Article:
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More than 90 dead in Philippines typhoon: officials

Storm Rai knocked out communications and electricity in many areas, ripping off roofs, toppling concrete power poles and flooding villages

More than 90 people have been killed in the strongest typhoon to hit the Philippines this year, official tallies showed Sunday, as efforts to deliver water and food to devastated islands ramped up.

More than 300,000 people fled their homes and beachfront resorts as Typhoon Rai ravaged the southern and central regions of the archipelago.

Arthur Yap, governor of the popular tourist destination Bohol, said on his official Facebook page that mayors on the devastated island had so far reported 63 deaths in their towns.

That took the overall number of reported deaths to 99, according to the latest official figures.

Rai smashed into the country Thursday as a super typhoon packing wind speeds of 195 kilometres (120 miles) per hour.

Coast guard and naval vessels carrying food, water and medical supplies are being dispatched, while heavy machinery — like backhoes and front-end loaders — are being sent to help clear roads blocked by fallen power poles and trees. 

The organisation appealed for 20 million Swiss francs ($21.6 million) to fund urgent relief and recovery efforts.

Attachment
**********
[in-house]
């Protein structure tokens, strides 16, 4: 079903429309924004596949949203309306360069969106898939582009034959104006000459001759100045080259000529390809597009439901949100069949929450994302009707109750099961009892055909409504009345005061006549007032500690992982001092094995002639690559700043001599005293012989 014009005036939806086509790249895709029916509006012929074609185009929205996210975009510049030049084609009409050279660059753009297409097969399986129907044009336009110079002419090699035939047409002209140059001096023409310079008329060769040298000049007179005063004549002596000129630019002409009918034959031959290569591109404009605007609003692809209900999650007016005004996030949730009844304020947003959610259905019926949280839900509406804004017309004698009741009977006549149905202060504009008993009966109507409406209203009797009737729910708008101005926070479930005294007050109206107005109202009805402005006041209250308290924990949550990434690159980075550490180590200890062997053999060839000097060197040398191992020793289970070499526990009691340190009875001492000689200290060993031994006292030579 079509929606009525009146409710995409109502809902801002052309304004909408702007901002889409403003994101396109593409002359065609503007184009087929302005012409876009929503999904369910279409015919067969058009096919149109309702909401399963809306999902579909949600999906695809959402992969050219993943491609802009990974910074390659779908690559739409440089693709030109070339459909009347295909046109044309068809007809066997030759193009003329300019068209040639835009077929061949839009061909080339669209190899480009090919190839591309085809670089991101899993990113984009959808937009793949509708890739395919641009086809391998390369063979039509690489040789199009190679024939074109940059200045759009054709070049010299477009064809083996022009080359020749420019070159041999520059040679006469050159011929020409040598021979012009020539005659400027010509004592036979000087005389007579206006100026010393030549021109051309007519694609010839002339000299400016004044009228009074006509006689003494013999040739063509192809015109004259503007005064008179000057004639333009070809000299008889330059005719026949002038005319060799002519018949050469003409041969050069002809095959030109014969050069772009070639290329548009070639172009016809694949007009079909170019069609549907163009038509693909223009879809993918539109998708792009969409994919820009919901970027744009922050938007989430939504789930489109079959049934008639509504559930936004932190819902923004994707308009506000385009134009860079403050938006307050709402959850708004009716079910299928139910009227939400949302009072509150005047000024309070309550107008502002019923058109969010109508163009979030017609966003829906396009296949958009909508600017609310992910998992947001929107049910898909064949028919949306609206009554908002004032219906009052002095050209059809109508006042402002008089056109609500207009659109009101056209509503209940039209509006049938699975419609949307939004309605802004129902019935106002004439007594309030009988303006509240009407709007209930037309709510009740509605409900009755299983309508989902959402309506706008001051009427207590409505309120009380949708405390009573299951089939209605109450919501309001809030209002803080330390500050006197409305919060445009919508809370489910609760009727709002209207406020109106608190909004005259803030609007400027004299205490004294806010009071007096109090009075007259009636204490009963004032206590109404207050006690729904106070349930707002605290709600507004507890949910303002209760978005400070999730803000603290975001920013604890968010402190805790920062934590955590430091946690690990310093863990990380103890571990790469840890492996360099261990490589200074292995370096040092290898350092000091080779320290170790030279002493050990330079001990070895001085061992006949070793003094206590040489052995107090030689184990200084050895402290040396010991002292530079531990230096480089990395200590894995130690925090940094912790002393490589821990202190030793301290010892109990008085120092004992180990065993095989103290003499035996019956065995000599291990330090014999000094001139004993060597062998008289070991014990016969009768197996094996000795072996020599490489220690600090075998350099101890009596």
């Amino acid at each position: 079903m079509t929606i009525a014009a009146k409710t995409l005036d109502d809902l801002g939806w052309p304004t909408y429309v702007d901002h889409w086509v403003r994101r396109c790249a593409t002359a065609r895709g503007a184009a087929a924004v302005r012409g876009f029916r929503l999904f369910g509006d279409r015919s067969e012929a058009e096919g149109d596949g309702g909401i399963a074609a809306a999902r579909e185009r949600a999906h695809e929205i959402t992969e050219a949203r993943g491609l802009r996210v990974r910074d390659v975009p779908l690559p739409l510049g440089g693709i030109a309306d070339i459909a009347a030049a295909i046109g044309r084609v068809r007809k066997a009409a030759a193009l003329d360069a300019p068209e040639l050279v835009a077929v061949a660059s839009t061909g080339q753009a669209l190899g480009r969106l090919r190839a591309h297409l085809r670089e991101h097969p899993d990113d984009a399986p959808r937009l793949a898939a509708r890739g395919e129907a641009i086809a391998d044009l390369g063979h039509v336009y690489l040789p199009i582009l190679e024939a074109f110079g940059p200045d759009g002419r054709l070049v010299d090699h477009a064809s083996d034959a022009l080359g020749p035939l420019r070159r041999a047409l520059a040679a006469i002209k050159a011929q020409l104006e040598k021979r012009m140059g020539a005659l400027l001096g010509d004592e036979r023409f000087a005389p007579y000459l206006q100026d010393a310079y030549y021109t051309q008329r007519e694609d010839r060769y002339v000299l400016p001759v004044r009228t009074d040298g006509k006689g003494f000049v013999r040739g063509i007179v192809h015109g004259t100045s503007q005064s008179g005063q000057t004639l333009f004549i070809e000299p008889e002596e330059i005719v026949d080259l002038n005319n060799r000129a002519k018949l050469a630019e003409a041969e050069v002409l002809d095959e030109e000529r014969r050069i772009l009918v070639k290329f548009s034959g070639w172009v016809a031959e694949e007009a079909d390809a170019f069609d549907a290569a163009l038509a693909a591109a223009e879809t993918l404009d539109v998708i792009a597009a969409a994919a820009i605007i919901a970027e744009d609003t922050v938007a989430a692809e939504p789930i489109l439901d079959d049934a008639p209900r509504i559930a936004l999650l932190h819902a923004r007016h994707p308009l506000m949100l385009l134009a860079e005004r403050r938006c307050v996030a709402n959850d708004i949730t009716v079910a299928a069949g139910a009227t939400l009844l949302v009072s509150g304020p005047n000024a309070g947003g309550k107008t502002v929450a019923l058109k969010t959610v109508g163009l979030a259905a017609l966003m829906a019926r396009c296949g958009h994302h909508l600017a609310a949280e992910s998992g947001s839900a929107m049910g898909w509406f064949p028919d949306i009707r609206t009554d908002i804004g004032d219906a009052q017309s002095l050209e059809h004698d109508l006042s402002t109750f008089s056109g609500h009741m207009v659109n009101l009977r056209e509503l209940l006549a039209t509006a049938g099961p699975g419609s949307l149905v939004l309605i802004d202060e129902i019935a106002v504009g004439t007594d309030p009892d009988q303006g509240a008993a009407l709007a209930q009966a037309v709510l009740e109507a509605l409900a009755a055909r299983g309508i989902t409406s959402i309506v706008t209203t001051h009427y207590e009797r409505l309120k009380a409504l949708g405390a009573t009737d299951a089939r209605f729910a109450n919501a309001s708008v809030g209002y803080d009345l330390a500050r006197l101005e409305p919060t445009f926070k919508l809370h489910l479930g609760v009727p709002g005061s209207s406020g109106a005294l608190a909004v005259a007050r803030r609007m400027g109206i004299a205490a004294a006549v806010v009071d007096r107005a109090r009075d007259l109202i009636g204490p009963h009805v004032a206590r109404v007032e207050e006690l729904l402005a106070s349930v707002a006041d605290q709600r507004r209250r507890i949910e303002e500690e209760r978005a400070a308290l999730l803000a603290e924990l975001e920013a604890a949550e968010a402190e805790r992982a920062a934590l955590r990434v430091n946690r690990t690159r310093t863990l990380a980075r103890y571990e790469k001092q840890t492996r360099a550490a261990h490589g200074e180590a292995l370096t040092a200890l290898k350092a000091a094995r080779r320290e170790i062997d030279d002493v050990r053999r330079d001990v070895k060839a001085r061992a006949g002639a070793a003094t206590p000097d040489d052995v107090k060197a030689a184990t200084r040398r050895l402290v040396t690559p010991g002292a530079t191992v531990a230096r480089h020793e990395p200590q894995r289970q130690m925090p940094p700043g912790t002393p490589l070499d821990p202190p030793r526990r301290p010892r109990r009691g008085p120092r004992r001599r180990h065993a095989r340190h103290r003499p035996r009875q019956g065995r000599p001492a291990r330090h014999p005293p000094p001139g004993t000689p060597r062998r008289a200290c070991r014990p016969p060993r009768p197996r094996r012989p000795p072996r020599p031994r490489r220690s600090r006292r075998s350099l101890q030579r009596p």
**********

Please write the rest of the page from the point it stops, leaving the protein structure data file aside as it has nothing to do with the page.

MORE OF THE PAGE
– ‘Reminiscent’ of Haiyan –

Aerial photos shared by the military showed severe damage in the Siargao town of General Luna, where many surfers and holidaymakers had flocked ahead of Christmas, with buildings stripped of roofs and debris littering the ground.

Dinagat Governor Arlene Bag-ao has said the damage to the island’s landscape was “reminiscent if not worse” than that caused by Super Typhoon Haiyan in 2013.

“I saw how Typhoon Odette tore the provincial capitol apart, piece by piece,” Dinagat PIO Crisostomo told radio station DZBB, using the local name for Rai.

In Surigao City, on the northern tip of Mindanao, shattered glass from smashed windows, roofing, power lines and other debris were scattered in the streets.

“The wind was very strong,” he told AFP, adding now the storm was over he was struggling to find water and food.

It emerged over the South China Sea on Saturday and headed towards Vietnam.

Scientists have long warned that typhoons are becoming more powerful and strengthening more rapidly as the world becomes warmer because of human-driven climate change.

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